As part of a multi-pronged approach to stem the tide of opioid overdose deaths, the Baltimore County Department of Health and elected officials provided naloxone to four Baltimore County hospitals today. Greater Baltimore Medical Center, MedStar Franklin Square Medical Center, Northwest Hospital and University of Maryland St. Joseph Medical Center each received approximately 1,200 doses of the medication to distribute to high risk patients being discharged from the hospitals. 

“Naloxone saves lives but only if it is available on the spot, in the moment it is needed,” said Baltimore County Executive Don Mohler. “This important partnership with our hospitals means we empower their peer support counselors to get this life-saving medication into the hands of family and friends who can save the lives of their loved ones.”

Dr. Gregory Wm. Branch, Director of the Department of Health and Human Services presented the hospitals with a supply of NARCAN® (an intra-nasal brand of naloxone) calling it the drug of second chances. “Naloxone works! We know that this drug saves lives when administered in time,” said Dr. Branch. “Making it available in our local emergency rooms can mean giving someone a second chance to change their life trajectory.”

“We are honored to team with Baltimore County in our commitment to reduce opioid deaths,” said Sandy Winfield, MS, FACHE, vice president of Clinical and Support Services at MedStar Franklin Square Medical Center. “We are grateful for this generous donation that unfortunately, has become vitally important to the cause.”

“I strongly believe that by working together, community hospitals and our county government can make a serious impact,” said Jeffrey P. Sternlicht, MD, FACEP, chairman of the Department of Emergency Medicine at the Greater Baltimore Medical Center. “We are proud to be a part of this collaborative effort to provide the delivery of this life-saving medication and to help those that are struggling with their addiction.”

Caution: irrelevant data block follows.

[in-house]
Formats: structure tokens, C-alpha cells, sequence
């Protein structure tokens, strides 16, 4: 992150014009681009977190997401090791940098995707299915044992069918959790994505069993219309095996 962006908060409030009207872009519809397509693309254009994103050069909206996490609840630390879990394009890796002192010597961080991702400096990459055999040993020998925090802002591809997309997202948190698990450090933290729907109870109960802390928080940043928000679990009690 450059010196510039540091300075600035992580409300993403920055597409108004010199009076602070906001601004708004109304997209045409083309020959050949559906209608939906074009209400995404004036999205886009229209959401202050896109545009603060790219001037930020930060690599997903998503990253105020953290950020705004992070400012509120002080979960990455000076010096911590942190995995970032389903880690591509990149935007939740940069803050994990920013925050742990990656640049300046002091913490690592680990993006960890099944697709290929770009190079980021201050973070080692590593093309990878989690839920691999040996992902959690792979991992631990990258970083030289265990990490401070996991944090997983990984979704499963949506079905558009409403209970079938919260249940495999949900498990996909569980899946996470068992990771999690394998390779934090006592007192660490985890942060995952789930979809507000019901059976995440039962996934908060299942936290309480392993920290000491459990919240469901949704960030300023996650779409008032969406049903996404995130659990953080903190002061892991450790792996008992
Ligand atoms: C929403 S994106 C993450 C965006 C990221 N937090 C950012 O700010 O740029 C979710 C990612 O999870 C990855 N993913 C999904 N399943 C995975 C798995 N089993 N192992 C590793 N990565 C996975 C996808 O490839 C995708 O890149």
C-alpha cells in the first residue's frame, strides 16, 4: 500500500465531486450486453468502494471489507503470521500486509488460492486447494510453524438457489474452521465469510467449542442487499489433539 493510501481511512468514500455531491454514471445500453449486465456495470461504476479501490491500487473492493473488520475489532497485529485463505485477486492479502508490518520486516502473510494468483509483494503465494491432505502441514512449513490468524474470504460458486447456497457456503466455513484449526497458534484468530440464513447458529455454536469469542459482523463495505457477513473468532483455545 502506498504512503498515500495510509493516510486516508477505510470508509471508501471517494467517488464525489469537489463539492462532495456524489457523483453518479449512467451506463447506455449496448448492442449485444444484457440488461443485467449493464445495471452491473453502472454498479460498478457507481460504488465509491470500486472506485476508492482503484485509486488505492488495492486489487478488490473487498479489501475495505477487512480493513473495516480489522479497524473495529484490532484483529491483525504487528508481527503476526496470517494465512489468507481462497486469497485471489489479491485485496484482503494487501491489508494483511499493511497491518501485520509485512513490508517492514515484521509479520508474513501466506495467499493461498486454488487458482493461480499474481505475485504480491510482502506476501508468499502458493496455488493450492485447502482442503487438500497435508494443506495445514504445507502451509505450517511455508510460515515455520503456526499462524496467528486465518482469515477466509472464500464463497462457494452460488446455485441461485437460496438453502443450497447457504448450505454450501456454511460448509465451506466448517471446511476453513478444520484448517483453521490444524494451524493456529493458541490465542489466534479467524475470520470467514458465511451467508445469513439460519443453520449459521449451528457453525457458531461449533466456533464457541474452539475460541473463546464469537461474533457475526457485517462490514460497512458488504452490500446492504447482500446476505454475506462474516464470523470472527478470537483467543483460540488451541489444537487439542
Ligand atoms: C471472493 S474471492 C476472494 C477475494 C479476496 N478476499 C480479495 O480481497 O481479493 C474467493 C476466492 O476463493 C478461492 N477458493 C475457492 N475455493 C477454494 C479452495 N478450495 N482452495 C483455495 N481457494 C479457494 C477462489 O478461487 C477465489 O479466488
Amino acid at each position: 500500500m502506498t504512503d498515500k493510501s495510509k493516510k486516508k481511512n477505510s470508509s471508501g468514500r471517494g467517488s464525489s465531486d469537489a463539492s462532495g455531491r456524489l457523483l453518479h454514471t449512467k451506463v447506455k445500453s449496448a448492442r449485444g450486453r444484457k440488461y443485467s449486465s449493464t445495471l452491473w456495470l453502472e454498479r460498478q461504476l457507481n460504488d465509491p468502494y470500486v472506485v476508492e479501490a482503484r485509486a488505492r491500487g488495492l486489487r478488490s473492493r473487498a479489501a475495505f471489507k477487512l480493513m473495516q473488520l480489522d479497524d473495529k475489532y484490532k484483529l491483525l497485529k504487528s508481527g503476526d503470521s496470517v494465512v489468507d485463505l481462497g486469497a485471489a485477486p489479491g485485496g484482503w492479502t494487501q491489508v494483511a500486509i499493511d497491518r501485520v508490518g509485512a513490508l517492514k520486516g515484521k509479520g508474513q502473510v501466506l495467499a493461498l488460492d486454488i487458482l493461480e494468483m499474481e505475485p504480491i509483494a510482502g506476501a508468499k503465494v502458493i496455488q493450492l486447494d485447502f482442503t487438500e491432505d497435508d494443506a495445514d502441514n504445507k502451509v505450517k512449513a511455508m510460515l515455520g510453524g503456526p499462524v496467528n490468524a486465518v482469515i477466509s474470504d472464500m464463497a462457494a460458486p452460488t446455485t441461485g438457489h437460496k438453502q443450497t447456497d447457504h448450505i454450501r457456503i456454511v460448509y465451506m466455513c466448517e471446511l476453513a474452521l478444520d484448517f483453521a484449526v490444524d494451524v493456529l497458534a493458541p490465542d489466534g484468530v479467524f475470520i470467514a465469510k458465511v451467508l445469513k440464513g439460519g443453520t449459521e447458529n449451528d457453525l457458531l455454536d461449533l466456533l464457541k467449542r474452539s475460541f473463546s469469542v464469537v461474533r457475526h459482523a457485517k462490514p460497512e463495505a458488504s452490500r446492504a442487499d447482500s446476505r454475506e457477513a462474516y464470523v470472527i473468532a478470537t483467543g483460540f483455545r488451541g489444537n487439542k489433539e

Providing naloxone to the four Baltimore County hospitals is just one of the ways the Department of Health is working to reduce the number of deaths caused by opioid overdose. The County has also increased the number of certified peer recovery specialists who focus on helping others to break the grip of addiction. These peer recovery specialists will work with others connected with the four hospitals to provide support, resources and services to people in the community as well as those who have been treated in local emergency rooms for addiction-related issues.   

Distribution of naloxone is also a part of ongoing training sessions that occur across Baltimore County each month. These free, two-hour sessions provide education to the community about the dangers of illicit opioid use, available resources for those in need of services, and instructions on how to effectively administer the drug to reverse an opioid overdose.

Visit www.baltimorecountymd.gov/odresponse or call 410-887-3224 for a listing of upcoming training dates and locations.


Code Enforcement Officers Will Remove Signs

Baltimore County is reminding candidates for office that signs may not be placed in County rights-of-way and are subject to enforcement. “While we love the democratic process and the enthusiasm for the upcoming election, County law prohibits signs from being placed in public rights-of way,” said Baltimore County Attorney Mike Field. These signs should be placed on private property with the permission of the property owner.

County code inspectors who see illegal signs will remove them.


 
 
Revised September 11, 2017